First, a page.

Electronic Musician, June 2001
Royer Labs SF-1
A warmer, flatter ribbon with superb lows and extended high end
By Myles Boisen
Royer Labs is a small company dedicated to reviving ribbon microphones for the digital-recording era. I reviewed the company's flagship mic, the R-121 for the May 1999 issue of EM, and was so impressed that I purchased one for my studio. Since then, the mic has acquired most-favored status at the studio for a number of applications, especially miking guitar amps and brass instruments. My colleagues were impressed, too, and honored the R-121 with an Editor's Choice award in 2000.
The inspiration for the SF-1 came from the Speiden SF-12, a stereo coincident ribbon mic originally hand built by Bob Speiden but now manufactured by Royer. The SF-1 is the mono version of the SF-12 - if you sawed an SF-12 in half and doubled the electronics, you would basically have two SF-1s!
The SF-12 and SF-1 have a thinner ribbon than the R-121 (1.8 micron as compared to the 121's 2.5 micron), and different magnet structure. According to the manufacturer, these design aspects contribute to superior transient response (something ribbon mics are already prized for) and improved high-frequency response, albeit with increased fragility of the ribbon element itself. Of course, all ribbon microphones need to be shielded from powerful blasts of air and generally handled with care. The SF-1's output level is comparable to that of other ribbon mics, requiring 15 to 20 dB more gain than an average condenser microphone.
Like its predecessors, the SF-1 comes in a beautifully crafted wood box with a nylon mic clip and a lifetime warranty to the original owner (repair or replace at Royer's option). The mic body is fashioned from ingot iron and has a matte black finish. Optional accessories include the Audio-Technica AT-84 shock mount ($72), which Royer supplied for this review, PS-100 metal-mesh pop filter ($47.50), and Sonosax SX-M2 stereo mic preamp ($1,250), which Royer also supplied for this review. Royer sells this preamp as an accessory item because of its high gain and low noise characteristics. The SX-M2 is a well-built, portable, and compact unit not much larger than a Sony Walkman. It provides up to 76 dB of gain and can be powered either by battery or DC current. The SX-M2's performance lived up to its impressive specs, exhibiting very low noise and a bit smoother sound than my main test preamps.
To get a sense of the SF-1's sonic character, I did some comparison testing. I set up a three-mic cluster: the SF-1, a Royer R-121, and alternately a Coles 4038 ribbon mic and an Oktava MC 012 small-diaphragm cardioid condenser. I used BLUE Kiwi microphone cables and Focusrite Green preamps and recorded to a Sony PCM-800 8-track digital recorder.
First, I performed a standard loudspeaker test. Although the R-121 worked some magic on the bass end of my boom box source, the SF-1 was more faithful to the source on a selection of mixes. The SF-1 highlighted ambience and percussive details pleasantly; after a few listening passes, I rated the SF-1 tracks the best of the group.
Frequency charts posted by the manufacturer show the SF-1's response deviating less than 3 dB between 40 Hz to 15 kHz; the response is flatter than the R-121's, which a comparison of the two charts makes clear (see Fig. 1). Some EQ sweeps confirmed the flatness of the SF-1's frequency response-it was easy to hear the effects of boosting in sweeps throughout the bass and treble ranges, and there were no evident weak or dead spots. However, I did notice-both in this test and on instrument tracks-what seemed a bump in the SF-1's response around 200 Hz.
Next I compared the SF-1's off-axis response to that of the other mics by positioning the boom box several feet away at about a 90 degree angle to the side of the mic cluster. Impressively, the SF-1 retained solid low-end characteristics that were lost on the R-121 and the small condenser. Both these mics also emphasized unusual timbres in the source, indicating a less-than-flat response, and sounded thin or diffuse.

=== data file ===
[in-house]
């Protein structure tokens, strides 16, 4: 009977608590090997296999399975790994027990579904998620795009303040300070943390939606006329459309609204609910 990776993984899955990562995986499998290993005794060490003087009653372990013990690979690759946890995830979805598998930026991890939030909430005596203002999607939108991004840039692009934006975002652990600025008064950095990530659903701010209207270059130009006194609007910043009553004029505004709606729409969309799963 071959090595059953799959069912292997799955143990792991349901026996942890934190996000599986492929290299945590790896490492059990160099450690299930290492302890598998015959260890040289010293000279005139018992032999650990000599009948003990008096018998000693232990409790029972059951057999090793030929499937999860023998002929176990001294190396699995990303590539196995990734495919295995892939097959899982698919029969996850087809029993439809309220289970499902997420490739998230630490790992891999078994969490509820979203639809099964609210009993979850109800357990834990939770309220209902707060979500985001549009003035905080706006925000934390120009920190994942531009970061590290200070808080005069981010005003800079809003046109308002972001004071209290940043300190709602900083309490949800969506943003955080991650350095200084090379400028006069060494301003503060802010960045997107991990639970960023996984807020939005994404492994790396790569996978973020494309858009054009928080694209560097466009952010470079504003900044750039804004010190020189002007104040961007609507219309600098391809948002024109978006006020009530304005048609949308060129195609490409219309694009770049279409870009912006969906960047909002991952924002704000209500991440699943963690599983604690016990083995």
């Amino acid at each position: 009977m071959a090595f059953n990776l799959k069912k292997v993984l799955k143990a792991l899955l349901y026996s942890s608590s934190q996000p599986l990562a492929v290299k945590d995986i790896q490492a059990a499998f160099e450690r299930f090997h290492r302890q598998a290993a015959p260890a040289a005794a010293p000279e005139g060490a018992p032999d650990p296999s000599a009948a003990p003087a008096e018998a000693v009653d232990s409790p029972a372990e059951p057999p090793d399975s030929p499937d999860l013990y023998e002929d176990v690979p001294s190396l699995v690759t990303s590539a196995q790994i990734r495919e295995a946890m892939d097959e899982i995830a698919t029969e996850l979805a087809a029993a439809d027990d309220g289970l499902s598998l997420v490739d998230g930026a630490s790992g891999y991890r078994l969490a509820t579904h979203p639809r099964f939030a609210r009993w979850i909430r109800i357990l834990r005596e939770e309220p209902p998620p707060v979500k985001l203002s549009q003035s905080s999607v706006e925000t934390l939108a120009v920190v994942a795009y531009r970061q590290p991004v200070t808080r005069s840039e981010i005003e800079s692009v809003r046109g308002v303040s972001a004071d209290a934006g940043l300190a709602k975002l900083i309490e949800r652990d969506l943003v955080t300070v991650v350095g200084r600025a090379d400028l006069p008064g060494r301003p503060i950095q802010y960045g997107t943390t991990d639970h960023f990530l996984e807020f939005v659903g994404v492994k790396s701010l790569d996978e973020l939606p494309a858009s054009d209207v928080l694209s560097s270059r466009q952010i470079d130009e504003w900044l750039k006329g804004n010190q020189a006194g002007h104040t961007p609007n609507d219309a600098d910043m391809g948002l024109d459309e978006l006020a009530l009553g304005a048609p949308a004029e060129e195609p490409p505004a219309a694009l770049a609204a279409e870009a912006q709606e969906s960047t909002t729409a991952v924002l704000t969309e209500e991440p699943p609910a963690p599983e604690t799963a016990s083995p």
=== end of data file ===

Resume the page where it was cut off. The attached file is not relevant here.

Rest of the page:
Last, I compared the two SF-1s to hear how similar they sounded. For the sake of thoroughness, I used three different solid-state preamps: the Sonosax SX-M2, a Focusrite Green, and a Sytek MPX-4. I perceived only a very minor difference in the high end "air" between the two SF-1s. Other than that, the two microphones sounded identical and perfectly matched.
For perspective, I left the mic cluster intact for the instrument tests. First up was an acoustic guitar strummed and finger picked at close range. The SF-1 sounded flatter than the R-121, but overall less flattering: though the high end was slightly clearer, the bass notes sounded indistinct. The two Royer mics were comparable in terms of self-noise (very low) and preamp gain required (about +55 dB). If I had to choose between the two on acoustic guitar, I would pick the R-121's tangy flavor over the relatively blandness Neutrality of the SF-1. But of the three mics in the cluster, the Oktava 012 condenser mic was my favorite in this application.
On a bright, close-miked, acoustic slide-guitar part, the high end on the SF-1 was closer in character to that of the Oktava 012's. But here I found the ribbon mic's softer sound to be an advantage, despite the upper range sounding duller and the lows somewhat boomy and unfocused. Interestingly, with both mics strapped into the AT-84 suspension shock mounts, the SF-1 proved more immune to foot stomping and stand-borne vibration than the R-121.
At a distance of two feet the SF-1 provided a full low end and realistic highs on an assortment of guitar styles. A cut at 220 Hz took out a slight boominess in the sound, and allowed my inexpensive Hyundai guitar to sound much richer than it did through the other mics. Not surprisingly, in the high end above 8 kHz, there was still no comparison with the crisp timbre of the Oktava condenser.
On a session involving a Martin "Backpacker" model mandolin, the SF-1 added a warm, supportive character. The performer, guitarist Michael Bizar, praised the microphone's qualities, and I agreed that the SF-1 warmed up this instrument very nicely.
As mentioned previously, the R-121 has become a first-pick microphone for recording electric guitar at Guerrilla, so I was anxious to see if the SF-1 could match or perhaps even beat it. It didn't. Positioned about two feet from a cranked Fender tube amp with two 12-inch speakers, the SF-1 conveyed a hollow midrange and too much low-end mud. A 4 dB boost at 2.5 kHz brought the SF-1 closer to the character of the R-121, but the SF-1 still didn't have the presence and "ready to rock" tone that have made the R-121 so popular among guitarists and engineers alike.
Likewise, on a mellow amplified jazz guitar, the SF-1 was murky sounding compared to the other ribbons. In this application, its extended high end brought out some amp noise, but no special qualities. As much as I appreciate the SF-1's virtues as a flat and extremely warm mic, for electric guitar I usually want a mic with some attitude. The SF-1 has a neutral and somewhat meek (can you kill somewhat meek?. Or call it "mild") quality that makes the R-121 and Coles 4038 seem aggressive in comparison.